The two organisations have recently conducted a pilot scheme during which 40 companies were assessed and 33 accredited, made up of both small and large firms. Another five received conditional passes, said a CITB spokesman. The CITB declined to name those firms who had passed, but Vinci and Morgan Sindallwere two of the big names that took part.

The CITB is hoping that its new framework will help stamp out outdated and unacceptable practices in the sector which it has been highlighting over the last few weeks. In a latest analysis of data released by the Office of National Statistics (ONS) it was found that, on average, women in construction are paid 12% less than their male counterparts in the same role. Among construction and building trades supervisors, the differential is as high as 33%.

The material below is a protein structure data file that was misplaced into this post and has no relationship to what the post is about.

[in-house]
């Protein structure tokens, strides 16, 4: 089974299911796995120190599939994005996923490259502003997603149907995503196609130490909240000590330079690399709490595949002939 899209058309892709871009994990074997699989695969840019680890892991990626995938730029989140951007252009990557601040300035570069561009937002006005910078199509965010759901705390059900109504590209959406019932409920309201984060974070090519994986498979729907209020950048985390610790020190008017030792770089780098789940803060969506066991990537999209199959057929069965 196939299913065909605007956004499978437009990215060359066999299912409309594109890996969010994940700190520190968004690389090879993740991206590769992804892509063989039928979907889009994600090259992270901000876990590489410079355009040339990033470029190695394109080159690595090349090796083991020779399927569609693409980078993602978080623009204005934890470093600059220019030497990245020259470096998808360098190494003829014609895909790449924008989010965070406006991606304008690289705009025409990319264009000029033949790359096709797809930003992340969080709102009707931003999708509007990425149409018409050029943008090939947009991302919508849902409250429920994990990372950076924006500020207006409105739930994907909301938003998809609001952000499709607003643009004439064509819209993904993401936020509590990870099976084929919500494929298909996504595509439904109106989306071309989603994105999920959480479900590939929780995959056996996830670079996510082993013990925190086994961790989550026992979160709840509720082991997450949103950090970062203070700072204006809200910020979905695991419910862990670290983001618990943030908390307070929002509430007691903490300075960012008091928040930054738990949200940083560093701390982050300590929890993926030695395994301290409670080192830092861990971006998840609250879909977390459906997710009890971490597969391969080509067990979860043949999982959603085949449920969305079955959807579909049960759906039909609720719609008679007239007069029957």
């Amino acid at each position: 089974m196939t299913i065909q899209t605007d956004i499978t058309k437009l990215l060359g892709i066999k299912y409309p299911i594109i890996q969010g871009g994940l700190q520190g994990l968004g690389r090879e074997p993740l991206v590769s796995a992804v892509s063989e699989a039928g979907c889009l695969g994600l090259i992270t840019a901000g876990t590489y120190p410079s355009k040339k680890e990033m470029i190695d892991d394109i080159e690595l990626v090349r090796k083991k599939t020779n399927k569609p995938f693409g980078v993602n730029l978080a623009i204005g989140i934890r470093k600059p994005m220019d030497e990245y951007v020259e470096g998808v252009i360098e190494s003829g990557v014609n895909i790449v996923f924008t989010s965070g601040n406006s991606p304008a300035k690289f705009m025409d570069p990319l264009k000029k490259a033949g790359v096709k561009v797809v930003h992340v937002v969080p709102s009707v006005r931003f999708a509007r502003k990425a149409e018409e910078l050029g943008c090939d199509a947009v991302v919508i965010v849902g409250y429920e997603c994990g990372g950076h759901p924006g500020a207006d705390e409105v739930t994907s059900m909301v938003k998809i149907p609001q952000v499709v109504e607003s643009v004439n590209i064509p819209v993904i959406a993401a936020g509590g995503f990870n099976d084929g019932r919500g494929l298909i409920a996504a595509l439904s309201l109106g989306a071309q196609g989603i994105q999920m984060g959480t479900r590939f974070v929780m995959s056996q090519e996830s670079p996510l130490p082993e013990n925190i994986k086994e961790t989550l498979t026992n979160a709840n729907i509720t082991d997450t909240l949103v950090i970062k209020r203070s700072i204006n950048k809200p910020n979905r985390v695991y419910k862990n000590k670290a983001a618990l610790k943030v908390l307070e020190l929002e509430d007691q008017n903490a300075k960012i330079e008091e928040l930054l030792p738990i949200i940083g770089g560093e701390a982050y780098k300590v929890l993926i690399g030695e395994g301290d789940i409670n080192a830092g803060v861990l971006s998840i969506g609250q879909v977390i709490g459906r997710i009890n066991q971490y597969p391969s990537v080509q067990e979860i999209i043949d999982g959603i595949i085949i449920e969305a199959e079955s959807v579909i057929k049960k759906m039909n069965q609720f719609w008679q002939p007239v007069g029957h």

Based on the hourly rates paid to men and women, the figures show pay discrepancies in construction and building trades supervisors of 33%; architects 25%; and electrical and electronic technicians 24%.

“The whole point of the new framework is that companies will need to demonstrate they are acting on these sorts of issues and make sure they are addressed,” added the CITB spokesman. Companies are under increasing pressure to demonstrate their inclusion and diversity credentials, particularly for clients in the public sector which is one reason the new scheme was oversubscribed when the pilots were announced last year with 148 firms initially registering interest.